Josh Adams has set out his goals as he looks ahead to Friday’s Guinness PRO14 encounter against Scarlets before setting off to link up with the Wales squad for the Six Nations.
While his unbelievable try scoring ratio in 2019/20 has dropped slightly this season, the electric wing continues to be a vital player for both club and country and is often highlighted for his all-round contributions, both in attack and defence.
While Adams admits he loves nothing more than crossing the whitewash in Cardiff Blues and Wales colours, he insists that he focuses on making a positive impact for the side’s overall efforts.
“There were small little things that maybe hindered the way we went about things and how effective we could’ve been as a back three or as a player myself in terms of opportunities with the ball,” explained the Welsh international.
“But as long as we’re improving as a team and ultimately winning, that’ll be the most important thing for me.
“If I can contribute well for the team, whether that’s scoring tries or defending well and chasing kicks, and the coaches are happy with how I’m going, then I’ll be happy to just be involved.
“I don’t change the things I do like the way I train or how I prepare. I usually keep to the same routine and methods of how I go about things.
“The tries will come. It’s inevitable that, at some point, by playing on the wing that I’ll put the ball down. When will that come? I don’t know.
“But as long as I’m contributing to the team in whatever aspect, I’m happy. If tries come off the back of that, then great and I hope they do, but making a positive impact is on the forefront of my focus.
“Don’t get me wrong, I’d love to be running in hat-tricks in every game, that would be brilliant.
“But time will tell. I won’t change anything, I’ll keep chipping away and I’m sure the tries will come.
“You look at the Dragons game for example, and I’d love to have seen my heat-map from that game because I reckon it was just up and down the five meter channels on either side of the pitch, chasing kicks and entering rucks.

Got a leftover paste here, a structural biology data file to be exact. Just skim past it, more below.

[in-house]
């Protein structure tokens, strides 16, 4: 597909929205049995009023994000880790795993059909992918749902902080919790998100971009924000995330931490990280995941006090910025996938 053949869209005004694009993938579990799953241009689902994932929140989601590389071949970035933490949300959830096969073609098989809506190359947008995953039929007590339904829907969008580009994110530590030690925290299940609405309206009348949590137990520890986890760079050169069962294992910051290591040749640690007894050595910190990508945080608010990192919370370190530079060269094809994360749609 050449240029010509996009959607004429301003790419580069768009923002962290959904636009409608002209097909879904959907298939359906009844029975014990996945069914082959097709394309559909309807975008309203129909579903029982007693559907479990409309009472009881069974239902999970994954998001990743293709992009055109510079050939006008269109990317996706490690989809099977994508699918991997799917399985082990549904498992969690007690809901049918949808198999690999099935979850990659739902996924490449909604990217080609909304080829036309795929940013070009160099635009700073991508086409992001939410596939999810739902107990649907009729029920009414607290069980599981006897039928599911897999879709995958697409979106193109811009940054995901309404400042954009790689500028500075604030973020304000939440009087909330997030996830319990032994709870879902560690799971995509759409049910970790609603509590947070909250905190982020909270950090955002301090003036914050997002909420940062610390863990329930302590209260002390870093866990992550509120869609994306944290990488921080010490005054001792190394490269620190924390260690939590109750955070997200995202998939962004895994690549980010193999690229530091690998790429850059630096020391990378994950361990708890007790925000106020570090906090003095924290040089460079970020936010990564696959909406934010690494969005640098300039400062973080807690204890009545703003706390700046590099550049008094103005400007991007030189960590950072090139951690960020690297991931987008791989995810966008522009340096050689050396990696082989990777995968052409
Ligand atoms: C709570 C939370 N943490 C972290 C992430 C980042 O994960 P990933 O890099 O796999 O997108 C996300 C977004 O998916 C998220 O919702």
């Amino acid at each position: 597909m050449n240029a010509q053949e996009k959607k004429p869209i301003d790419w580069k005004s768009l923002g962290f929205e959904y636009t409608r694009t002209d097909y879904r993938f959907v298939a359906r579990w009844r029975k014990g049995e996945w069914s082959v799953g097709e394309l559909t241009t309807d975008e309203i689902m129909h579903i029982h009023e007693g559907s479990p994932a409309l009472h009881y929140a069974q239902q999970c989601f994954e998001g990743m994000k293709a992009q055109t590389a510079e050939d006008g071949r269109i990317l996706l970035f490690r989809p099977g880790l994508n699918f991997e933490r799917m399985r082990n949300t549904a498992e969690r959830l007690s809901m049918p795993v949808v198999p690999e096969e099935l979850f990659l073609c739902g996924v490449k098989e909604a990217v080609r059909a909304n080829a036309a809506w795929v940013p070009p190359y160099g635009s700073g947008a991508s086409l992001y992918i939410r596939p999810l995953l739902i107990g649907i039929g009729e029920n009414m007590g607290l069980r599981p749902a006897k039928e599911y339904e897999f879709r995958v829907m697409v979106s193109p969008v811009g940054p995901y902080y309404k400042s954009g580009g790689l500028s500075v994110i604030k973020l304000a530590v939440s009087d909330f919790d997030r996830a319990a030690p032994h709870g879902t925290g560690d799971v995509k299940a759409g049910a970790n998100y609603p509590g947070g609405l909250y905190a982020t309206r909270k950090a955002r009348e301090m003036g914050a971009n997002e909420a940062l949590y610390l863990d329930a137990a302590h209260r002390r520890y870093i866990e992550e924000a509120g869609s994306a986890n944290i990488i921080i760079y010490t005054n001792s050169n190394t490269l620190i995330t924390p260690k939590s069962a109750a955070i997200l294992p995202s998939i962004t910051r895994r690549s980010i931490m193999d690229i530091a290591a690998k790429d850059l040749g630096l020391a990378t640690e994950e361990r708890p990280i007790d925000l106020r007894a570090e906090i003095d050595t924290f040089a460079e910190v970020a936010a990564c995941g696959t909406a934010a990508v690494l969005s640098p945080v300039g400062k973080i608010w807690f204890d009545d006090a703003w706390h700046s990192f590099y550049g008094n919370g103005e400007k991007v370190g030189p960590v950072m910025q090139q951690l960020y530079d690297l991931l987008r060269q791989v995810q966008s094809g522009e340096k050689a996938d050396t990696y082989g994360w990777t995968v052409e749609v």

“Dan Fish was a water boy that day and asked me if I’d paid for a ticket as I was basically a spectator that day. He wasn’t wrong!
“But it’s a balancing act. We are given a freedom as wings that, if the play is not down your side, then go and create an extra number on the other side or float around the rucks and try to pick out the lower number defenders like the front row or second row and find mis-matches.
“We are given the licence to do so but if the ball comes to your wing and you’re not there to score, then it’s your fault. You also need to make sure you’re on your wing when the time is right.
“You must be effective and it does take a bit of time to get that balancing act but I’m comfortable with that.”
Adams is joined in the international set-up by seven of his regional team-mates, including outside half Jarrod Evans who is recalled for the first time since last year’s campaign.
The wing has applauded Evans’ attacking prowess and is confident the playmaker will be a valuable addition to the Wales squad.
“Luckily I’m on his team, so I don’t often have to defend against him,” said Adams.
“But I can remember, when Jarrod wasn’t in the Welsh squad at time and it could’ve been my first Six Nations campaign.
“We did some backs units against Cardiff Blues. They came down and we did some backs moves against each other.
“Jarrod absolutely tore us apart. He was unbelievable in that training session.
“You could even ask experienced, world class defenders like Dan Biggar, Hadleigh Parkes and Jonathan Davies and they’d openly and honestly say that we didn’t know what he was going to do. It was incredible how sharp he was.
“At times it’s really difficult to read what he’s going to do because he’s unorthodox and so skilful. When we give him good, go-forward ball and attacking opportunities, there isn’t anyone better going forward with the ball than him.
“Honestly, there isn’t He’s unbelievable.
“He’s a fantastic player. I’ve blown smoke up his backside in this interview so he needs to do well otherwise I’ll look stupid.
“With the ball, attacking the line, I haven’t played with anyone as good as him. His deception of pass, his feet, his head movement of selling the pass, is incredible. It’s one of the best I’ve ever seen.
“There are aspects of his game that won’t be as strong as some of the other boys, maybe like his exiting or kicking, and he knows they’re work-ons. But that doesn’t mean that he’s bad at it, because he isn’t.
“Everyone have strengths and weaknesses, and Jarrod’s super-strength is running with the ball and being an attacking threat, and I don’t know anyone who is as good at it than him.
“He fits the bill of a running, attacking 10, and he’s fantastic. But whether Wayne sees him as a starter, or coming off the bench, I don’t know. Callum came in during the autumn and done fantastically well after playing brilliant rugby with Bristol and is a similar attacking, ball-in-hand 10.
“We’ve obviously also got Biggs, who has added another dimension to his game since being at Northampton and now doesn’t just offer the kick or pass but he’s very dangerous with the ball now as well.
“There is a really interesting balance between the three and I’m certainly confident that Jarrod will be in a good spot by the Six Nations.”